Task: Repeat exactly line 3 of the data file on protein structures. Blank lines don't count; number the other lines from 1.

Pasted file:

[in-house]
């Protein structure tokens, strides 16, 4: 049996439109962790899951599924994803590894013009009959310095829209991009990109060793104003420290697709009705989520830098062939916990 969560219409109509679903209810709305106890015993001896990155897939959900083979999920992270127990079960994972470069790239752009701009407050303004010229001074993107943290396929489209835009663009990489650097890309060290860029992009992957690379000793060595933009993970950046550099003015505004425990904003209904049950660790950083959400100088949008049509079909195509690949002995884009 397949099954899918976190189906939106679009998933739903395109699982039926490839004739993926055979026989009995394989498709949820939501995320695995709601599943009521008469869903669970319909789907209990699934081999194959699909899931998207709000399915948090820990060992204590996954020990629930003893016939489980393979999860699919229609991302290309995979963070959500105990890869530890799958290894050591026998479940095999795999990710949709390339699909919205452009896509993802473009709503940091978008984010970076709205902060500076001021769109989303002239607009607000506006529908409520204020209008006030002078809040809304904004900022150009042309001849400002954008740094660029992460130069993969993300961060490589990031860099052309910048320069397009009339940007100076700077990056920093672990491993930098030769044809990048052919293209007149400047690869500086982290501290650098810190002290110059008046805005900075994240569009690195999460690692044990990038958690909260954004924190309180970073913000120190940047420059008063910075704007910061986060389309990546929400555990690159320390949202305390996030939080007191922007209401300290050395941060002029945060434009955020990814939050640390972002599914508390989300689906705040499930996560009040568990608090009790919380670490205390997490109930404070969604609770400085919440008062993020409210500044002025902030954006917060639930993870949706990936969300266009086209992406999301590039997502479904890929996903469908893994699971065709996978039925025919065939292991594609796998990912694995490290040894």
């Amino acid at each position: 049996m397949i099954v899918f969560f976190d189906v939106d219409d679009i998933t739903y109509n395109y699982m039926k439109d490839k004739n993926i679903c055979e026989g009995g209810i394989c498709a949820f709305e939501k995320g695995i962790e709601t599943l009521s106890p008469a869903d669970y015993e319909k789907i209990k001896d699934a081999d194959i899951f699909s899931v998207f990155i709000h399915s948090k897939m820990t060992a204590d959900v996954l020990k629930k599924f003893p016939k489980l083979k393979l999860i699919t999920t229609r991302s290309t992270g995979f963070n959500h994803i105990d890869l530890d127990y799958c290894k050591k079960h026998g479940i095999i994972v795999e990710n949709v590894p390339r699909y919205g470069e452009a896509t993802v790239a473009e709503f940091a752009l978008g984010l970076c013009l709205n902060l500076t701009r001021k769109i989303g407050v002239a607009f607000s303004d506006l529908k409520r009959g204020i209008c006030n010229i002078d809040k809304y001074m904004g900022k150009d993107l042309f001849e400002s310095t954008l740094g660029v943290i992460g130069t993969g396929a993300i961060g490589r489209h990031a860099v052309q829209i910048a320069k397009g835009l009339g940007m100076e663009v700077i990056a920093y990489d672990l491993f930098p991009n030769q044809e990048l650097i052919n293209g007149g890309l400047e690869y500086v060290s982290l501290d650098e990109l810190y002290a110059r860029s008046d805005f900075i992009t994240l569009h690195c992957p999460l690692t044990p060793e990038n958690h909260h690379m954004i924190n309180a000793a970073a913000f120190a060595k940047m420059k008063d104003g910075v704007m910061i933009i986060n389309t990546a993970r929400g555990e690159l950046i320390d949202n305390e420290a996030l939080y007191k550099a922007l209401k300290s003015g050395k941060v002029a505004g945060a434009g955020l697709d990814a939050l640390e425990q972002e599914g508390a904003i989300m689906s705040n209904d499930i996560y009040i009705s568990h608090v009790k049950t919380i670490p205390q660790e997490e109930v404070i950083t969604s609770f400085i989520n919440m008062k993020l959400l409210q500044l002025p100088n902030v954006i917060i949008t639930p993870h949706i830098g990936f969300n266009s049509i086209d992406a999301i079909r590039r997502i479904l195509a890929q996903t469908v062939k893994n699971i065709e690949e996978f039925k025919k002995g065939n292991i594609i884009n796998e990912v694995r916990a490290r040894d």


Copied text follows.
């Amino acid at each position: 049996m397949i099954v899918f969560f976190d189906v939106d219409d679009i998933t739903y109509n395109y699982m039926k439109d490839k004739n993926i679903c055979e026989g009995g209810i394989c498709a949820f709305e939501k995320g695995i962790e709601t599943l009521s106890p008469a869903d669970y015993e319909k789907i209990k001896d699934a081999d194959i899951f699909s899931v998207f990155i709000h399915s948090k897939m820990t060992a204590d959900v996954l020990k629930k599924f003893p016939k489980l083979k393979l999860i699919t999920t229609r991302s290309t992270g995979f963070n959500h994803i105990d890869l530890d127990y799958c290894k050591k079960h026998g479940i095999i994972v795999e990710n949709v590894p390339r699909y919205g470069e452009a896509t993802v790239a473009e709503f940091a752009l978008g984010l970076c013009l709205n902060l500076t701009r001021k769109i989303g407050v002239a607009f607000s303004d506006l529908k409520r009959g204020i209008c006030n010229i002078d809040k809304y001074m904004g900022k150009d993107l042309f001849e400002s310095t954008l740094g660029v943290i992460g130069t993969g396929a993300i961060g490589r489209h990031a860099v052309q829209i910048a320069k397009g835009l009339g940007m100076e663009v700077i990056a920093y990489d672990l491993f930098p991009n030769q044809e990048l650097i052919n293209g007149g890309l400047e690869y500086v060290s982290l501290d650098e990109l810190y002290a110059r860029s008046d805005f900075i992009t994240l569009h690195c992957p999460l690692t044990p060793e990038n958690h909260h690379m954004i924190n309180a000793a970073a913000f120190a060595k940047m420059k008063d104003g910075v704007m910061i933009i986060n389309t990546a993970r929400g555990e690159l950046i320390d949202n305390e420290a996030l939080y007191k550099a922007l209401k300290s003015g050395k941060v002029a505004g945060a434009g955020l697709d990814a939050l640390e425990q972002e599914g508390a904003i989300m689906s705040n209904d499930i996560y009040i009705s568990h608090v009790k049950t919380i670490p205390q660790e997490e109930v404070i950083t969604s609770f400085i989520n919440m008062k993020l959400l409210q500044l002025p100088n902030v954006i917060i949008t639930p993870h949706i830098g990936f969300n266009s049509i086209d992406a999301i079909r590039r997502i479904l195509a890929q996903t469908v062939k893994n699971i065709e690949e996978f039925k025919k002995g065939n292991i594609i884009n796998e990912v694995r916990a490290r040894d």